Coronavirus Impact: Economic chain of pain as Solano, Napa county businesses ask Governor Newsom for permission to reopen

NAPA, Calif. (KGO) -- Two more Northern California Counties have asked Governor Gavin Newsom for permission for a Phase 2 reopening amid the novel coronavirus pandemic. Business owners from Solano and Napa counties have been proactive about going back to work.

In Napa on Friday, two more small businesses closed their doors for good due mostly to COVID-19 restrictions.

Locals feel strongly that the peace and quiet of inactivity has become unnerving. "Talk about flattening the curve, I think it's just a flat line," said Tom Davies of V.Sattui Winery in St. Helena.

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They see roughly 200,000 people a year. In the past six weeks? About 100. When discussing the damage from this COVID-19 closure, he can rattle off an economic chain of pain. "We should have had a wedding tonight. There are florists involved, hotels involved, caterers involved. All of that has come to a complete halt," said Davies.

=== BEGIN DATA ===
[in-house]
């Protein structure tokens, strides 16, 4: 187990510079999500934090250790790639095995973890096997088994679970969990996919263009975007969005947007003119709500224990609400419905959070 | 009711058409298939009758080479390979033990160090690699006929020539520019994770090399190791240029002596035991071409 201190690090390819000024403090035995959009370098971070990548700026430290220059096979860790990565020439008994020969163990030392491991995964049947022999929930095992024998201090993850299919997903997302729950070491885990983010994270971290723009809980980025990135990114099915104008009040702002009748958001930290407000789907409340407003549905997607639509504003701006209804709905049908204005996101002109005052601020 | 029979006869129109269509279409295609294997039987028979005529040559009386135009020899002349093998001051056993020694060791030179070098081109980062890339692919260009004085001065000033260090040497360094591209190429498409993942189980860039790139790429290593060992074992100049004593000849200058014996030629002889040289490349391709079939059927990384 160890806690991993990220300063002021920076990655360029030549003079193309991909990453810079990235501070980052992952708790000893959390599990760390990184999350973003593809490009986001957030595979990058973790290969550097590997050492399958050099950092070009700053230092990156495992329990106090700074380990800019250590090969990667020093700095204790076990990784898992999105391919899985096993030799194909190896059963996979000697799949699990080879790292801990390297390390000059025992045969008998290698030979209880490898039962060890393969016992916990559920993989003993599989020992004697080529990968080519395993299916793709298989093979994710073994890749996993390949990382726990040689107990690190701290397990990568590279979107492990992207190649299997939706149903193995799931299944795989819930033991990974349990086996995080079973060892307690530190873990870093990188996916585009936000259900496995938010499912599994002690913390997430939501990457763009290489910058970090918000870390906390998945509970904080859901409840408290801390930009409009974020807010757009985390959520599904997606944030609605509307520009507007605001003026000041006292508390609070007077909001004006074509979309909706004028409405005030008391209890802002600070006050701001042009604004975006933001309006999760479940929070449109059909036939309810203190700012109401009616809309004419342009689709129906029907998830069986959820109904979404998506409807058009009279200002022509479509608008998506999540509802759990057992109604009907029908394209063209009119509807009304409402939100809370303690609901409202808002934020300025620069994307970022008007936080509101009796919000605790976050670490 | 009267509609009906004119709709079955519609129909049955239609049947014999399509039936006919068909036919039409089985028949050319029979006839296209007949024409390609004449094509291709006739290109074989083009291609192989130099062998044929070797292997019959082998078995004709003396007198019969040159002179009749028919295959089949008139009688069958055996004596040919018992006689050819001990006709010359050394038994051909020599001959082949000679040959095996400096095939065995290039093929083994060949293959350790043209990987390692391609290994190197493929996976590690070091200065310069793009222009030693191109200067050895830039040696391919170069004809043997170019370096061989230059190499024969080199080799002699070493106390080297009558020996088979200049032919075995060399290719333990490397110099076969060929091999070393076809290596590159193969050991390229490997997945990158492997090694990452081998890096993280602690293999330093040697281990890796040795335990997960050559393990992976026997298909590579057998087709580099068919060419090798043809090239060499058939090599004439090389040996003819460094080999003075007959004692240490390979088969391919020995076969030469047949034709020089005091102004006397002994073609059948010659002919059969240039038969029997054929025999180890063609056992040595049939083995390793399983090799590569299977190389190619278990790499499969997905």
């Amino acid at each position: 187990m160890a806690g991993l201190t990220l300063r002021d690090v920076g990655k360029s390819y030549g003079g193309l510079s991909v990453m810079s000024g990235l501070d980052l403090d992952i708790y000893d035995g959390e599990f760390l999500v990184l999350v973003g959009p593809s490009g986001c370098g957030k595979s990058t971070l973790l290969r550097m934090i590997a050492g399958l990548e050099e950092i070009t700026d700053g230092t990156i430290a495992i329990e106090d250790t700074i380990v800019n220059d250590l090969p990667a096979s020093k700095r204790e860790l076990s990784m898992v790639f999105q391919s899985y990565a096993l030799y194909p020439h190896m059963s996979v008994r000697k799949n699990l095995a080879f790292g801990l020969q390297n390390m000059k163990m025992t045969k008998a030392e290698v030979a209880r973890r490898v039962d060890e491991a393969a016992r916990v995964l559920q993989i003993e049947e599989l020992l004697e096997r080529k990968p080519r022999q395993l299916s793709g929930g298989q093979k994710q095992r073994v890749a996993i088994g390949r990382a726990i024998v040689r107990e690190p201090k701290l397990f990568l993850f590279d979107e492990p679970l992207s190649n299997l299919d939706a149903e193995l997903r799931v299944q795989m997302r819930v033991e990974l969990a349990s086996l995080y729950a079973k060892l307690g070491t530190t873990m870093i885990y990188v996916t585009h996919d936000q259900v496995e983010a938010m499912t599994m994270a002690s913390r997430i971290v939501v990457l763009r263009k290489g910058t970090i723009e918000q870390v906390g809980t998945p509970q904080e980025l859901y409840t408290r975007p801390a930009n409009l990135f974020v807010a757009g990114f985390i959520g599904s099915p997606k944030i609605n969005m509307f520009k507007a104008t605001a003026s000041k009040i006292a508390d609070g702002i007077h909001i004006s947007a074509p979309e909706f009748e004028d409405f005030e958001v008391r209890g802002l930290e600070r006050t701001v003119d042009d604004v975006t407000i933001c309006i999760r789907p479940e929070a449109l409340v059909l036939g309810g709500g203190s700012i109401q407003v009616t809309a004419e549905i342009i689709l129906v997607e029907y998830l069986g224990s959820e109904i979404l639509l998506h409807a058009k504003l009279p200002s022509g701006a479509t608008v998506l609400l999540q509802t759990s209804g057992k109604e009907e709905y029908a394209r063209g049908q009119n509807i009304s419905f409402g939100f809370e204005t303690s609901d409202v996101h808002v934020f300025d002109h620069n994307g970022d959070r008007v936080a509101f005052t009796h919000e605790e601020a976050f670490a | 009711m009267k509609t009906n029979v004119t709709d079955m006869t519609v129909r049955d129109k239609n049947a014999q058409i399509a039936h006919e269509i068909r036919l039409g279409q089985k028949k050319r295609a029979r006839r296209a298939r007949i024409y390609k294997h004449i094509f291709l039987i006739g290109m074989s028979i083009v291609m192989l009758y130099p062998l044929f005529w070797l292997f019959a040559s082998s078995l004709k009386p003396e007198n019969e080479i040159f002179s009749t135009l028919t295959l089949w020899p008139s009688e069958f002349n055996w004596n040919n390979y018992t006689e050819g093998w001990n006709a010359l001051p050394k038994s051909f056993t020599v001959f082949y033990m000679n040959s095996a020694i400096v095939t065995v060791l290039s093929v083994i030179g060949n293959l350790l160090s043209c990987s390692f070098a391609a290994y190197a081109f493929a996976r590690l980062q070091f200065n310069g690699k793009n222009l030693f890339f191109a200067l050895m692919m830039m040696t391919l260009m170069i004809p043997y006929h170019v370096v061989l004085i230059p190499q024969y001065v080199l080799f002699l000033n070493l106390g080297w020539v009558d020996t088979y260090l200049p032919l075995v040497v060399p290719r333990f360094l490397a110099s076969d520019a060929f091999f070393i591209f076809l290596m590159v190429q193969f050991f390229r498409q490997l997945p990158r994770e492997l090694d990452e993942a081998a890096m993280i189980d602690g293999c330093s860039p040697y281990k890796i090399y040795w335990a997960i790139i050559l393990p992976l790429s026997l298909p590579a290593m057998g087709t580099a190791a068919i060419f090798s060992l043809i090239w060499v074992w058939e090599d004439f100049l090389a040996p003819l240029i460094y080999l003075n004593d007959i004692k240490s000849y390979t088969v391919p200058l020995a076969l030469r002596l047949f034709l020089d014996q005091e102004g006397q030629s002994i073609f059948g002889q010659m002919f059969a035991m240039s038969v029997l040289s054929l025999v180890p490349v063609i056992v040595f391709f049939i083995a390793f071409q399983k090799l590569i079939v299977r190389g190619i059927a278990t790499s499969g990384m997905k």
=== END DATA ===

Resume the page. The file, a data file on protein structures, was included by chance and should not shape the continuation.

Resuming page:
Napa Board of Supervisors Chair Diane Dillon signed the 20 page document. She worries about revenue for the county, and shortfalls if businesses remain closed. "In the county's budget, we are looking at 10 and 20 million dollars. Towns are similarly affected," she said.

Small business owners are affected, too. "It is a continued over-reaction," said restaurant owner Terry Letson, who owns the Fume Bistro and Bar. Last week, out of frustration, he opened for business and seated customers inside before the county shut him down. It was an act of principle borne from desperation. "I've been doing this a long time, but how deep is the hole? The hole is deep," he said.

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We found the frustrations in downtown Napa. One week after the so-called soft opening, stores and businesses remain closed, but hopeful.

At Calamity Jane's Boutique, Cathryn Becker has joined forces with other merchants by selling online. But that can't replace customers. She spent Friday waiting for news from the state. "I am hopeful that they listen and give us more than we've gotten," she said.

"What do you have right now?" we asked.

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"Nothing," she said.

So when might Napa County hear from the state? Supervisor Dillon was hoping it might be Friday or Monday.

But what if they are turned down?

"Then we will apply again," she said.

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